Raptors have long been admired for their exceptional vision, which is a key element in helping them to locate and track prey. There are a few features of the raptor eye that contribute to its remarkable vision. First, like many other birds, raptor eyes are very large in relation to the size of their skull and their body mass. Second, even though raptors can’t move their eyes around like us humans, they have extra bones in their neck that allow them to move their whole head around. As many of us know, some raptors, like owls, can rotate their heads as much as 270 degrees! Hawks can rotate their heads almost all the way around as well. Third, the forward placement of raptor eyes gives them good binocular vision, and this facilitates very accurate judgment of distance. This is an excellent adaptation if you’re a perch hunter going after small, fast prey. Last, perhaps the most remarkable refinement to raptor vision is the ability to see in the ultraviolet (UV) light range. For raptors, who prey on rodents like voles and mice, this ability gives them a distinctive edge when hunting. Rodents, like many other species, use scent as a communication mechanism. For example, to mark territories, for mating, etc. So, in these species, long scent trails become obvious signs and pointers to where the animal has been. Scent marks of small rodents become visible when the markings absorb part of the UV radiation present in sunlight, and then reemit the absorbed energy as visible light. This is also called the process of fluorescence. Research has shown scent marks left by voles (who urinate almost continuously), are also detectable by raptors (kestrels) from reflected UV light. This ability, to perceive reflected UV, is particularly useful in the spring before the scent marks are covered by vegetation. For raptors hunting in open grassy areas this means they can rapidly scan large areas in a short period, and perceive rodents by simply following the ultraviolet trails that point to their movements and possible whereabouts. Put simply, just remember that raptors, including red-shouldered hawks can see the “pee trail” of animals they’re hunting.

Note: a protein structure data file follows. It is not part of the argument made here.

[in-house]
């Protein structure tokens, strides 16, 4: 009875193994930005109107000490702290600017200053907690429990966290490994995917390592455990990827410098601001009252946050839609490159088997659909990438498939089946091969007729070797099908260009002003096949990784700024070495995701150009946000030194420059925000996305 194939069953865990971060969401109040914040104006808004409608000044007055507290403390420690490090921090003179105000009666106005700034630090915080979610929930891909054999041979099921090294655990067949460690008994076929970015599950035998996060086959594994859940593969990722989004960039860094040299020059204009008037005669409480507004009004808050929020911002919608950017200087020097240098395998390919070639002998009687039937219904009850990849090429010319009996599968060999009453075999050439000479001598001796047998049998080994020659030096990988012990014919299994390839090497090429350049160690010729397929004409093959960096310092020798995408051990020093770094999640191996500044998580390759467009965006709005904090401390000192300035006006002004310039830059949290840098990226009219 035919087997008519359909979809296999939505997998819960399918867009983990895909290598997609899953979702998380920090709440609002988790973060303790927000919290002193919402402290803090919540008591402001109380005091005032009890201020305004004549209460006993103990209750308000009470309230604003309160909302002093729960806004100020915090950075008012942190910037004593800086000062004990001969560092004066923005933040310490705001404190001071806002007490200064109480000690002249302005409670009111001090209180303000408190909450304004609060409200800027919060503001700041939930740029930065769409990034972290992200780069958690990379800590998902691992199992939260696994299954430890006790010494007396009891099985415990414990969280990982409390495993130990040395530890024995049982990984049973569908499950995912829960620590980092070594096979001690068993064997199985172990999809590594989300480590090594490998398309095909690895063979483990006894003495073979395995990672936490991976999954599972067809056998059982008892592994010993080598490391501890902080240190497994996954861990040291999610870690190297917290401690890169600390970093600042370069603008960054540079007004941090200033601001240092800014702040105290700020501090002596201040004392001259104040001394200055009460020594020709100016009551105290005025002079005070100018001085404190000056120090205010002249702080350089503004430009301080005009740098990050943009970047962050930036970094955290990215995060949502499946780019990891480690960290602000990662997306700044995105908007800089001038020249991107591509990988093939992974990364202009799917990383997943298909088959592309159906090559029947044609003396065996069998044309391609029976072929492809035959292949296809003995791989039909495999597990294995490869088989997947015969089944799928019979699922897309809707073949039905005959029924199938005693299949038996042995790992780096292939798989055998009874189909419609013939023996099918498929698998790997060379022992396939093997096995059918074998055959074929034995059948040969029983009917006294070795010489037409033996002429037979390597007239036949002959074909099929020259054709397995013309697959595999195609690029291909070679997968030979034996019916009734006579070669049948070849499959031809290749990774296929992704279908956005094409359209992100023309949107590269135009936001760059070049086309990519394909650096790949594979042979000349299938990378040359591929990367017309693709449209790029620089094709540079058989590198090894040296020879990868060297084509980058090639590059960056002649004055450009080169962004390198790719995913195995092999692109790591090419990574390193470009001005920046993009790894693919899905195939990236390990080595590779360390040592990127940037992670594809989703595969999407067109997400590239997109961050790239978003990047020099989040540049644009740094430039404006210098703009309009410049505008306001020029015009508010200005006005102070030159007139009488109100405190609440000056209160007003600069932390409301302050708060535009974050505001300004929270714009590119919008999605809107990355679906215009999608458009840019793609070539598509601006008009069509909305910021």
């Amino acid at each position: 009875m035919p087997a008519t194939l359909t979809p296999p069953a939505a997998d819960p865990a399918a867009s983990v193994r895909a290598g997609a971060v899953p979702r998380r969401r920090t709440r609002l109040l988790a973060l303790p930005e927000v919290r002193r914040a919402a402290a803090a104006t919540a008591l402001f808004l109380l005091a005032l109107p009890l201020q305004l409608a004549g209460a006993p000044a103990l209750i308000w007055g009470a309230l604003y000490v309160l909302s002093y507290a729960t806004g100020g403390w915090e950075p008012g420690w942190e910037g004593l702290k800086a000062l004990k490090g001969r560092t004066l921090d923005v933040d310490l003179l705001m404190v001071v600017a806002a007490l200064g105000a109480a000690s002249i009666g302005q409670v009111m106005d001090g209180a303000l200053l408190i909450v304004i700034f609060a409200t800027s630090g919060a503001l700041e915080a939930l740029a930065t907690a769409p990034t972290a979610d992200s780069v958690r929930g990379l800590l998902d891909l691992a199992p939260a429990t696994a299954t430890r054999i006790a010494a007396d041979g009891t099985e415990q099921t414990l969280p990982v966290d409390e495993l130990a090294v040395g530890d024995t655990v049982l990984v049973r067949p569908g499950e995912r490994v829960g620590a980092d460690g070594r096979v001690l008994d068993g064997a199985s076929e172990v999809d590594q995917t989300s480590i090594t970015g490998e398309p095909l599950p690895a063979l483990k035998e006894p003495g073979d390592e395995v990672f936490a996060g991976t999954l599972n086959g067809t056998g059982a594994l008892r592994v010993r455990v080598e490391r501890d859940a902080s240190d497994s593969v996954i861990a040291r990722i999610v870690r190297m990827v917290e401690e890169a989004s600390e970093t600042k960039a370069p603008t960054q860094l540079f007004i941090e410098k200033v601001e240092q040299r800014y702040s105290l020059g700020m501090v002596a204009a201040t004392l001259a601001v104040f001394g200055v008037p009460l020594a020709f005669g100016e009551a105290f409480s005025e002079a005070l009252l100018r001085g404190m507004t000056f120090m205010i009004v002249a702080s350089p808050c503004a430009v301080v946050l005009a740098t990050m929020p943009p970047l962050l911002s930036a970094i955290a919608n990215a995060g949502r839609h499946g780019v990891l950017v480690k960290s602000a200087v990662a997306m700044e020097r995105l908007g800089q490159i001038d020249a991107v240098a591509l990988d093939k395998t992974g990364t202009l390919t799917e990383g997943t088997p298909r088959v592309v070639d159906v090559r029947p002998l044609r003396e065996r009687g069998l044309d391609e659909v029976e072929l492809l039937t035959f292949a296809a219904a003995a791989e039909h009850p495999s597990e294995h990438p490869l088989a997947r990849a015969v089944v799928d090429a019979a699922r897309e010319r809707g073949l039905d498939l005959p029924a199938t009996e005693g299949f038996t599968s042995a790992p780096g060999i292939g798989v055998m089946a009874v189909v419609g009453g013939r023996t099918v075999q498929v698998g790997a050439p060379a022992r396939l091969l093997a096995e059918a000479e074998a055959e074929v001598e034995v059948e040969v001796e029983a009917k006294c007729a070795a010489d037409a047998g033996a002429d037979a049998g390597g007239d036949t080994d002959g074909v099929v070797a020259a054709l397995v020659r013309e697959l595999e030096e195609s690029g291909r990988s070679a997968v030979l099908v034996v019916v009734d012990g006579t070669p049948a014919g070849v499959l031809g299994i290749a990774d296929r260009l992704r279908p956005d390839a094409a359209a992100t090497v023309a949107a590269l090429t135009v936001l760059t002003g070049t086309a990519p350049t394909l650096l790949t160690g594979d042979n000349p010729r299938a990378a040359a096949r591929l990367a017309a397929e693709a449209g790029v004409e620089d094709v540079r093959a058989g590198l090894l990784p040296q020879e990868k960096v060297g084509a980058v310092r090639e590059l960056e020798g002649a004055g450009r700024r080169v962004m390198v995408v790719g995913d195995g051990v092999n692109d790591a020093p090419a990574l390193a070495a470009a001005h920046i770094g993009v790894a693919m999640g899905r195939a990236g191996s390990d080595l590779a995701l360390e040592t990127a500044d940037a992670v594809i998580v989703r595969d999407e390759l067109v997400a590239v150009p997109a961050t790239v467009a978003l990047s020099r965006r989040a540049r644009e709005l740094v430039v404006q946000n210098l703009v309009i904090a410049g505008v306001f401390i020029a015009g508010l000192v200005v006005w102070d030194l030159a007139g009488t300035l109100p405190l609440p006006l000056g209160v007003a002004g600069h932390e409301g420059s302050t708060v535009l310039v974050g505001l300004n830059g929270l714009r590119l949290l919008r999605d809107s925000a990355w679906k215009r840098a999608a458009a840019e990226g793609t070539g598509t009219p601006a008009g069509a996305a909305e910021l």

Red-shouldered hawks become sexually mature at 1 or 2 years. Red-shouldered hawks, like other hawks, are monogamous and mate for life. However, if one of the pair dies, the surviving hawk may seek out another mate. Mating occurs between April and July. Red-shouldered hawks are particularly vocal prior to incubation, and they call repeatedly while engaged in courtship flights. The pair builds a nest of sticks, which may include moss, leaves, and bark. Nests are typically built at a crook of the main trunk in deciduous trees, more than halfway up the tree but within the canopy. The female lays three or four spotty lavender or brown-colored eggs. Females nest once per year, but may lay a second “clutch” of eggs if the first is destroyed. Incubation takes between 28 and 33 days. The first chick (“eyas” is the technical term for a nestling hawk) hatches up to a week before the final one. The female has the primary responsibility for incubating the eggs, while the male hunts, but sometimes the male cares for the eggs and the nestlings. Adults most frequently bring back mammals to feed the nestlings. Young fledge the nest when they’re between 35 and 45 days old and will try to catch their own prey, mainly insects. However, the young hawks continue to depend on their parents until they’re 17 to 19 weeks old, after which they may start to catch vertebrates. Young hawks may remain near the nest until the following mating season. Only half of red-shouldered hawk chicks survive the first year and few live to 10 years. The nesting success rate is 30%, plus red-shouldered hawks face many predators and risks at all stages of life. For those that survive their first year, red-shouldered hawks can live to be 15-19 years old in the wild, with one report of a 26-year-old hawk!